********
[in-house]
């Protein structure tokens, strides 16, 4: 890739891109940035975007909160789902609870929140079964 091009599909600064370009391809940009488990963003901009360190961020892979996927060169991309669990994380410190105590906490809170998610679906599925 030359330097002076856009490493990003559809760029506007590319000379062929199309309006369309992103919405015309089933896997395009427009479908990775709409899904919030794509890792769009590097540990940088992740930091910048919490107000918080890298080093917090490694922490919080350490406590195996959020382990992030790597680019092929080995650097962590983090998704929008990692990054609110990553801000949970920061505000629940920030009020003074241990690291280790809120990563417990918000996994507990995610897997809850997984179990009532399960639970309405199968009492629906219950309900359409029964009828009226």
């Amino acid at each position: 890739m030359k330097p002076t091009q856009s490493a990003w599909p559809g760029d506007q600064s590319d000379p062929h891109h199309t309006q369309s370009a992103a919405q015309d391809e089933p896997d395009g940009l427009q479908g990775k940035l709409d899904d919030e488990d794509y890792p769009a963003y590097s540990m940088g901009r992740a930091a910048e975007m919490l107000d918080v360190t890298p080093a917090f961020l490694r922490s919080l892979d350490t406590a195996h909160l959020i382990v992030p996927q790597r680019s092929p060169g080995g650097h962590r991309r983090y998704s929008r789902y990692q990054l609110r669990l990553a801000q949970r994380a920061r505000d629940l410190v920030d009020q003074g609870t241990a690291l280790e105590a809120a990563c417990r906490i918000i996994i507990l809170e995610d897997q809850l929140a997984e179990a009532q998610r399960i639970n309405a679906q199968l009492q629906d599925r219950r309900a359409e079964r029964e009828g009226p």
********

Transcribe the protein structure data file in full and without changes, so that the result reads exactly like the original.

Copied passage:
[in-house]
């Protein structure tokens, strides 16, 4: 890739891109940035975007909160789902609870929140079964 091009599909600064370009391809940009488990963003901009360190961020892979996927060169991309669990994380410190105590906490809170998610679906599925 030359330097002076856009490493990003559809760029506007590319000379062929199309309006369309992103919405015309089933896997395009427009479908990775709409899904919030794509890792769009590097540990940088992740930091910048919490107000918080890298080093917090490694922490919080350490406590195996959020382990992030790597680019092929080995650097962590983090998704929008990692990054609110990553801000949970920061505000629940920030009020003074241990690291280790809120990563417990918000996994507990995610897997809850997984179990009532399960639970309405199968009492629906219950309900359409029964009828009226």
């Amino acid at each position: 890739m030359k330097p002076t091009q856009s490493a990003w599909p559809g760029d506007q600064s590319d000379p062929h891109h199309t309006q369309s370009a992103a919405q015309d391809e089933p896997d395009g940009l427009q479908g990775k940035l709409d899904d919030e488990d794509y890792p769009a963003y590097s540990m940088g901009r992740a930091a910048e975007m919490l107000d918080v360190t890298p080093a917090f961020l490694r922490s919080l892979d350490t406590a195996h909160l959020i382990v992030p996927q790597r680019s092929p060169g080995g650097h962590r991309r983090y998704s929008r789902y990692q990054l609110r669990l990553a801000q949970r994380a920061r505000d629940l410190v920030d009020q003074g609870t241990a690291l280790e105590a809120a990563c417990r906490i918000i996994i507990l809170e995610d897997q809850l929140a997984e179990a009532q998610r399960i639970n309405a679906q199968l009492q629906d599925r219950r309900a359409e079964r029964e009828g009226p």